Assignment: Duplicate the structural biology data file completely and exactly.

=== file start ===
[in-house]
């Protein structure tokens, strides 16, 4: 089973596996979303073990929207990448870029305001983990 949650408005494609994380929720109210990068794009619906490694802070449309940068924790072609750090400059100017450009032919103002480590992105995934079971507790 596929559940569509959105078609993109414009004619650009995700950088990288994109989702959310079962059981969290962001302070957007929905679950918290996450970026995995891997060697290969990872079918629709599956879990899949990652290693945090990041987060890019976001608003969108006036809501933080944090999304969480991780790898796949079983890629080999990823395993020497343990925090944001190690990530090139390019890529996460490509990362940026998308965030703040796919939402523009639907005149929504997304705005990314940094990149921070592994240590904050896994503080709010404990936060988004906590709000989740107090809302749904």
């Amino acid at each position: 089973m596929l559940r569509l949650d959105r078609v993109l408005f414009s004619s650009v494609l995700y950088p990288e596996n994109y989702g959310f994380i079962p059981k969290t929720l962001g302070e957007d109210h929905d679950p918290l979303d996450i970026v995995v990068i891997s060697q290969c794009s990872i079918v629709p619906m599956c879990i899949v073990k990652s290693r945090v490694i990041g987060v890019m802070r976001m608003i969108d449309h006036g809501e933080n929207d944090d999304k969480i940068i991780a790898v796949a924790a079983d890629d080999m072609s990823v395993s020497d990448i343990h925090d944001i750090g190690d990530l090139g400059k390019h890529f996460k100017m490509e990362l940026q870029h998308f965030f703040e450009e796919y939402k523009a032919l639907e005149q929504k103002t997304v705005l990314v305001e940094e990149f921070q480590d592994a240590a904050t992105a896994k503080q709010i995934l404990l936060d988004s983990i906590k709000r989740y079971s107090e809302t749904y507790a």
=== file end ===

[in-house]
């Protein structure tokens, strides 16, 4: 089973596996979303073990929207990448870029305001983990 949650408005494609994380929720109210990068794009619906490694802070449309940068924790072609750090400059100017450009032919103002480590992105995934079971507790 596929559940569509959105078609993109414009004619650009995700950088990288994109989702959310079962059981969290962001302070957007929905679950918290996450970026995995891997060697290969990872079918629709599956879990899949990652290693945090990041987060890019976001608003969108006036809501933080944090999304969480991780790898796949079983890629080999990823395993020497343990925090944001190690990530090139390019890529996460490509990362940026998308965030703040796919939402523009639907005149929504997304705005990314940094990149921070592994240590904050896994503080709010404990936060988004906590709000989740107090809302749904």
């Amino acid at each position: 089973m596929l559940r569509l949650d959105r078609v993109l408005f414009s004619s650009v494609l995700y950088p990288e596996n994109y989702g959310f994380i079962p059981k969290t929720l962001g302070e957007d109210h929905d679950p918290l979303d996450i970026v995995v990068i891997s060697q290969c794009s990872i079918v629709p619906m599956c879990i899949v073990k990652s290693r945090v490694i990041g987060v890019m802070r976001m608003i969108d449309h006036g809501e933080n929207d944090d999304k969480i940068i991780a790898v796949a924790a079983d890629d080999m072609s990823v395993s020497d990448i343990h925090d944001i750090g190690d990530l090139g400059k390019h890529f996460k100017m490509e990362l940026q870029h998308f965030f703040e450009e796919y939402k523009a032919l639907e005149q929504k103002t997304v705005l990314v305001e940094e990149f921070q480590d592994a240590a904050t992105a896994k503080q709010i995934l404990l936060d988004s983990i906590k709000r989740y079971s107090e809302t749904y507790a």